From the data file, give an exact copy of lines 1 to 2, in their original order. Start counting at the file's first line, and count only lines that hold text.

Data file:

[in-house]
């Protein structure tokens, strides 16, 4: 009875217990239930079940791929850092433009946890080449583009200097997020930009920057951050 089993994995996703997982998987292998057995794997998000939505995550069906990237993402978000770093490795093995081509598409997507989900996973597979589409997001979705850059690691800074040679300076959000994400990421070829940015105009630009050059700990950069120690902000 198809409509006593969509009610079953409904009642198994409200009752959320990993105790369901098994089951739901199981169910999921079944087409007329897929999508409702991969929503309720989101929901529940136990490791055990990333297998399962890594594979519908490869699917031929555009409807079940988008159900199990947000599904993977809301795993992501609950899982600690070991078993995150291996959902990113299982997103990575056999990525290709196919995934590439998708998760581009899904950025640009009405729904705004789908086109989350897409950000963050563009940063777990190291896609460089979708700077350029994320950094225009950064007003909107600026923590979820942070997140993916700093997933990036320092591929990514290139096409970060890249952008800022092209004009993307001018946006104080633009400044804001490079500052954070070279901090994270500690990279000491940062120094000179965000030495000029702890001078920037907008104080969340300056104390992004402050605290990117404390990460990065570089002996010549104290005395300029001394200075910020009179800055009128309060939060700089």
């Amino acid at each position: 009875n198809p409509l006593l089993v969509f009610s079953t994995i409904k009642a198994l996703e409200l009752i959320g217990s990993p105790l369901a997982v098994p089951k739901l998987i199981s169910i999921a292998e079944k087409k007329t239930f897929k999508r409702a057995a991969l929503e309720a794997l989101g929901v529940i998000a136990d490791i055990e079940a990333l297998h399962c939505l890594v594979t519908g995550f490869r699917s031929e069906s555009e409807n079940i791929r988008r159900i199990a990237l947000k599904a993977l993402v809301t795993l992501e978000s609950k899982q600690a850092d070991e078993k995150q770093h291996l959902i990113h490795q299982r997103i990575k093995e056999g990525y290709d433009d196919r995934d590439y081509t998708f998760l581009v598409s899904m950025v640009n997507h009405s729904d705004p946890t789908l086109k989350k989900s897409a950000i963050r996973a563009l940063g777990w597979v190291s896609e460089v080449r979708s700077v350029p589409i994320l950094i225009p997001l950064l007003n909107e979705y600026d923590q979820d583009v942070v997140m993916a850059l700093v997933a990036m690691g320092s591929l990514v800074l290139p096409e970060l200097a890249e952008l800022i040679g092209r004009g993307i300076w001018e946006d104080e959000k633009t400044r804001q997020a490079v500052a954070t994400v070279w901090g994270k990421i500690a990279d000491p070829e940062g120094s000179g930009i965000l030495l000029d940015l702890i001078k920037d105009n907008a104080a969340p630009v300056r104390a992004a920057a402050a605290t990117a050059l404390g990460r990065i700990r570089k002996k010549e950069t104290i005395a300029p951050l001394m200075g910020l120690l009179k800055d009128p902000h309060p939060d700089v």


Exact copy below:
[in-house]
């Protein structure tokens, strides 16, 4: 009875217990239930079940791929850092433009946890080449583009200097997020930009920057951050 089993994995996703997982998987292998057995794997998000939505995550069906990237993402978000770093490795093995081509598409997507989900996973597979589409997001979705850059690691800074040679300076959000994400990421070829940015105009630009050059700990950069120690902000 198809409509006593969509009610079953409904009642198994409200009752959320990993105790369901098994089951739901199981169910999921079944087409007329897929999508409702991969929503309720989101929901529940136990490791055990990333297998399962890594594979519908490869699917031929555009409807079940988008159900199990947000599904993977809301795993992501609950899982600690070991078993995150291996959902990113299982997103990575056999990525290709196919995934590439998708998760581009899904950025640009009405729904705004789908086109989350897409950000963050563009940063777990190291896609460089979708700077350029994320950094225009950064007003909107600026923590979820942070997140993916700093997933990036320092591929990514290139096409970060890249952008800022092209004009993307001018946006104080633009400044804001490079500052954070070279901090994270500690990279000491940062120094000179965000030495000029702890001078920037907008104080969340300056104390992004402050605290990117404390990460990065570089002996010549104290005395300029001394200075910020009179800055009128309060939060700089």